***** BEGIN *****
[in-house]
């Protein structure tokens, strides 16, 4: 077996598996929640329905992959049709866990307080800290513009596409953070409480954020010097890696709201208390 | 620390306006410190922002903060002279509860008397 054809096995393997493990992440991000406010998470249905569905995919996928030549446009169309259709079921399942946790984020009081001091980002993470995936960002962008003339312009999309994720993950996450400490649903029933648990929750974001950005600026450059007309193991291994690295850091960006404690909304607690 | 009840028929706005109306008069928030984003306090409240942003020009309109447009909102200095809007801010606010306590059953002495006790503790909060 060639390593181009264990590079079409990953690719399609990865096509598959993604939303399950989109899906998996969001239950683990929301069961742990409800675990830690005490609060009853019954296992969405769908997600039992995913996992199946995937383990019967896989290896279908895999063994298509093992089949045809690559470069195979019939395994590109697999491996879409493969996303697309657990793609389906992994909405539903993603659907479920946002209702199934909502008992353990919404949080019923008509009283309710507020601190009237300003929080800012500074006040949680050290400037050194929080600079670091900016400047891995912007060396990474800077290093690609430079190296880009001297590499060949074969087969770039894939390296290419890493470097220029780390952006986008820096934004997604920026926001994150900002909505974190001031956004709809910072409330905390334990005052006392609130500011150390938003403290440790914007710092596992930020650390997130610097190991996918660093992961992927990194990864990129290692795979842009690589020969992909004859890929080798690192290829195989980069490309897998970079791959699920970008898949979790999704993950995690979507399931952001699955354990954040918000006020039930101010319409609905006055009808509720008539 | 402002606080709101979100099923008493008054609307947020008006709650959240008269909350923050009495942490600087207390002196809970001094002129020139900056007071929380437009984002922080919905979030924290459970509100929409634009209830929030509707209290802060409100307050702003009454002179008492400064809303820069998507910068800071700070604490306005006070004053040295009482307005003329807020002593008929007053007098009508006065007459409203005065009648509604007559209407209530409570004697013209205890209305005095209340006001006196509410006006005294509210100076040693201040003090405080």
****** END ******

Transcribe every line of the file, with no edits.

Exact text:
[in-house]
């Protein structure tokens, strides 16, 4: 077996598996929640329905992959049709866990307080800290513009596409953070409480954020010097890696709201208390 | 620390306006410190922002903060002279509860008397 054809096995393997493990992440991000406010998470249905569905995919996928030549446009169309259709079921399942946790984020009081001091980002993470995936960002962008003339312009999309994720993950996450400490649903029933648990929750974001950005600026450059007309193991291994690295850091960006404690909304607690 | 009840028929706005109306008069928030984003306090409240942003020009309109447009909102200095809007801010606010306590059953002495006790503790909060 060639390593181009264990590079079409990953690719399609990865096509598959993604939303399950989109899906998996969001239950683990929301069961742990409800675990830690005490609060009853019954296992969405769908997600039992995913996992199946995937383990019967896989290896279908895999063994298509093992089949045809690559470069195979019939395994590109697999491996879409493969996303697309657990793609389906992994909405539903993603659907479920946002209702199934909502008992353990919404949080019923008509009283309710507020601190009237300003929080800012500074006040949680050290400037050194929080600079670091900016400047891995912007060396990474800077290093690609430079190296880009001297590499060949074969087969770039894939390296290419890493470097220029780390952006986008820096934004997604920026926001994150900002909505974190001031956004709809910072409330905390334990005052006392609130500011150390938003403290440790914007710092596992930020650390997130610097190991996918660093992961992927990194990864990129290692795979842009690589020969992909004859890929080798690192290829195989980069490309897998970079791959699920970008898949979790999704993950995690979507399931952001699955354990954040918000006020039930101010319409609905006055009808509720008539 | 402002606080709101979100099923008493008054609307947020008006709650959240008269909350923050009495942490600087207390002196809970001094002129020139900056007071929380437009984002922080919905979030924290459970509100929409634009209830929030509707209290802060409100307050702003009454002179008492400064809303820069998507910068800071700070604490306005006070004053040295009482307005003329807020002593008929007053007098009508006065007459409203005065009648509604007559209407209530409570004697013209205890209305005095209340006001006196509410006006005294509210100076040693201040003090405080």